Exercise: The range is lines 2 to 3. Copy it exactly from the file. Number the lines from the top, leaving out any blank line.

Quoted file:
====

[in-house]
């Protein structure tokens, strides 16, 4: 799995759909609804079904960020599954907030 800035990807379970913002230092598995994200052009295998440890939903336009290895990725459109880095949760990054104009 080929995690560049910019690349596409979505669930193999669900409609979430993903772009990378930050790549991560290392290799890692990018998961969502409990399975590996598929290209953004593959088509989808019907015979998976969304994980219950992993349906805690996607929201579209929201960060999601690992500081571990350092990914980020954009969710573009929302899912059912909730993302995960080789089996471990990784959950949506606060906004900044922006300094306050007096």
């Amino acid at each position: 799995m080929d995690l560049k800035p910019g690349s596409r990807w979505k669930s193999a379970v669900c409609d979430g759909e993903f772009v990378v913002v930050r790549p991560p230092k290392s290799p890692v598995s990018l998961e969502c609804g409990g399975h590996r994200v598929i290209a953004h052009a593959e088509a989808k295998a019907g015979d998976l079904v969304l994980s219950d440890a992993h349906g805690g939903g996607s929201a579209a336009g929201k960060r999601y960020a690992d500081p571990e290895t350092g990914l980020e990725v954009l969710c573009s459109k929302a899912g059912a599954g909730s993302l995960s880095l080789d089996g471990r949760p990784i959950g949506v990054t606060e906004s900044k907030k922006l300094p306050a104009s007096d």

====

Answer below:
């Protein structure tokens, strides 16, 4: 799995759909609804079904960020599954907030 800035990807379970913002230092598995994200052009295998440890939903336009290895990725459109880095949760990054104009 080929995690560049910019690349596409979505669930193999669900409609979430993903772009990378930050790549991560290392290799890692990018998961969502409990399975590996598929290209953004593959088509989808019907015979998976969304994980219950992993349906805690996607929201579209929201960060999601690992500081571990350092990914980020954009969710573009929302899912059912909730993302995960080789089996471990990784959950949506606060906004900044922006300094306050007096």
């Amino acid at each position: 799995m080929d995690l560049k800035p910019g690349s596409r990807w979505k669930s193999a379970v669900c409609d979430g759909e993903f772009v990378v913002v930050r790549p991560p230092k290392s290799p890692v598995s990018l998961e969502c609804g409990g399975h590996r994200v598929i290209a953004h052009a593959e088509a989808k295998a019907g015979d998976l079904v969304l994980s219950d440890a992993h349906g805690g939903g996607s929201a579209a336009g929201k960060r999601y960020a690992d500081p571990e290895t350092g990914l980020e990725v954009l969710c573009s459109k929302a899912g059912a599954g909730s993302l995960s880095l080789d089996g471990r949760p990784i959950g949506v990054t606060e906004s900044k907030k922006l300094p306050a104009s007096d």